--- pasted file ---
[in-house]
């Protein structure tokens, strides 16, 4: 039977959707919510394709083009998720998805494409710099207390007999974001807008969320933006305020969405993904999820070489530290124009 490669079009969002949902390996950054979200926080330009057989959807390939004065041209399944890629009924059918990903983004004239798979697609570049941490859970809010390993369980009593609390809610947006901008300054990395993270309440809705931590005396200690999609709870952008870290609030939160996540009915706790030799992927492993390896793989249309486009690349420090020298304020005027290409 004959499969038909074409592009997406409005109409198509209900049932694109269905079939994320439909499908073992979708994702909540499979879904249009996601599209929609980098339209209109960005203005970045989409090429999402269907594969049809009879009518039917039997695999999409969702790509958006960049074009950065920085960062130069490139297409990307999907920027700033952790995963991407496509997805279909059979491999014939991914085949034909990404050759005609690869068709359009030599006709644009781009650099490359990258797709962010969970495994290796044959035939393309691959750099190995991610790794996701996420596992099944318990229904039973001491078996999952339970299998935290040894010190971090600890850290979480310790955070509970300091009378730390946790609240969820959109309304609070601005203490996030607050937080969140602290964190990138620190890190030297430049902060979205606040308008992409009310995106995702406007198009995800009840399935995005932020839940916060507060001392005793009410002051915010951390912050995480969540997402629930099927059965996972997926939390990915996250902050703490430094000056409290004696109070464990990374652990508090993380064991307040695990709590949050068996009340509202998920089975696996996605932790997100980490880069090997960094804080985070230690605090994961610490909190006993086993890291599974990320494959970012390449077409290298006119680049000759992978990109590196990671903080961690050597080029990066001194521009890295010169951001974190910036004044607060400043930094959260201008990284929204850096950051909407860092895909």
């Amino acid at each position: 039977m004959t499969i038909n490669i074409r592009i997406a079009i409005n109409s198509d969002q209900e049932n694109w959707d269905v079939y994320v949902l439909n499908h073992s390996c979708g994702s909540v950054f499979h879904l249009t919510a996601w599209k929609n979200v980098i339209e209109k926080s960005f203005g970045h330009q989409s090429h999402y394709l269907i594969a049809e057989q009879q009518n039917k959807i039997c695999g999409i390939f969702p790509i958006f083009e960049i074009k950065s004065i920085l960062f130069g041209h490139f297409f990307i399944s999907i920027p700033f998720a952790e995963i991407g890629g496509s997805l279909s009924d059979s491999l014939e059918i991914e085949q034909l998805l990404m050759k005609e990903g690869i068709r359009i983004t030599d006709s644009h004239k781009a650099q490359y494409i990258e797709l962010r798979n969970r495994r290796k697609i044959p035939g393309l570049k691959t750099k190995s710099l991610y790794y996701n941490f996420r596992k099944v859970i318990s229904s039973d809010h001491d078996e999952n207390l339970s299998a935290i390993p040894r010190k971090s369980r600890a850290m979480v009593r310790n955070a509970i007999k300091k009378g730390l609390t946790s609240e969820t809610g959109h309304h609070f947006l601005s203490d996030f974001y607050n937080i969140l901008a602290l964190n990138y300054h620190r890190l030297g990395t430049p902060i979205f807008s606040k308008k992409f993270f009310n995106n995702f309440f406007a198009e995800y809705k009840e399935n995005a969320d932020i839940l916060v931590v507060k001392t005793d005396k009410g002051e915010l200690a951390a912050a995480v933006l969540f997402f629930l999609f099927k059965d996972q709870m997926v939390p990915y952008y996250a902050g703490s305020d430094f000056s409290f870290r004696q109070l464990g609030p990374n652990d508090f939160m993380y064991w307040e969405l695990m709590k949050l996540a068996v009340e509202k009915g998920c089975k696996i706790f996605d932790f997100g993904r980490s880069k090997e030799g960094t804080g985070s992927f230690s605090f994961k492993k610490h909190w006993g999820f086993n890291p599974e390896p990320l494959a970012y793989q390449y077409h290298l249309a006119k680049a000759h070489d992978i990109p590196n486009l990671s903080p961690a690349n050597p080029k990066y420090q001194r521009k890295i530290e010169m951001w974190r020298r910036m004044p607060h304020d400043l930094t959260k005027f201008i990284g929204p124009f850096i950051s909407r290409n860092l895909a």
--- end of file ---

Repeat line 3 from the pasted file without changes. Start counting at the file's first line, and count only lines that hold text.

């Amino acid at each position: 039977m004959t499969i038909n490669i074409r592009i997406a079009i409005n109409s198509d969002q209900e049932n694109w959707d269905v079939y994320v949902l439909n499908h073992s390996c979708g994702s909540v950054f499979h879904l249009t919510a996601w599209k929609n979200v980098i339209e209109k926080s960005f203005g970045h330009q989409s090429h999402y394709l269907i594969a049809e057989q009879q009518n039917k959807i039997c695999g999409i390939f969702p790509i958006f083009e960049i074009k950065s004065i920085l960062f130069g041209h490139f297409f990307i399944s999907i920027p700033f998720a952790e995963i991407g890629g496509s997805l279909s009924d059979s491999l014939e059918i991914e085949q034909l998805l990404m050759k005609e990903g690869i068709r359009i983004t030599d006709s644009h004239k781009a650099q490359y494409i990258e797709l962010r798979n969970r495994r290796k697609i044959p035939g393309l570049k691959t750099k190995s710099l991610y790794y996701n941490f996420r596992k099944v859970i318990s229904s039973d809010h001491d078996e999952n207390l339970s299998a935290i390993p040894r010190k971090s369980r600890a850290m979480v009593r310790n955070a509970i007999k300091k009378g730390l609390t946790s609240e969820t809610g959109h309304h609070f947006l601005s203490d996030f974001y607050n937080i969140l901008a602290l964190n990138y300054h620190r890190l030297g990395t430049p902060i979205f807008s606040k308008k992409f993270f009310n995106n995702f309440f406007a198009e995800y809705k009840e399935n995005a969320d932020i839940l916060v931590v507060k001392t005793d005396k009410g002051e915010l200690a951390a912050a995480v933006l969540f997402f629930l999609f099927k059965d996972q709870m997926v939390p990915y952008y996250a902050g703490s305020d430094f000056s409290f870290r004696q109070l464990g609030p990374n652990d508090f939160m993380y064991w307040e969405l695990m709590k949050l996540a068996v009340e509202k009915g998920c089975k696996i706790f996605d932790f997100g993904r980490s880069k090997e030799g960094t804080g985070s992927f230690s605090f994961k492993k610490h909190w006993g999820f086993n890291p599974e390896p990320l494959a970012y793989q390449y077409h290298l249309a006119k680049a000759h070489d992978i990109p590196n486009l990671s903080p961690a690349n050597p080029k990066y420090q001194r521009k890295i530290e010169m951001w974190r020298r910036m004044p607060h304020d400043l930094t959260k005027f201008i990284g929204p124009f850096i950051s909407r290409n860092l895909a």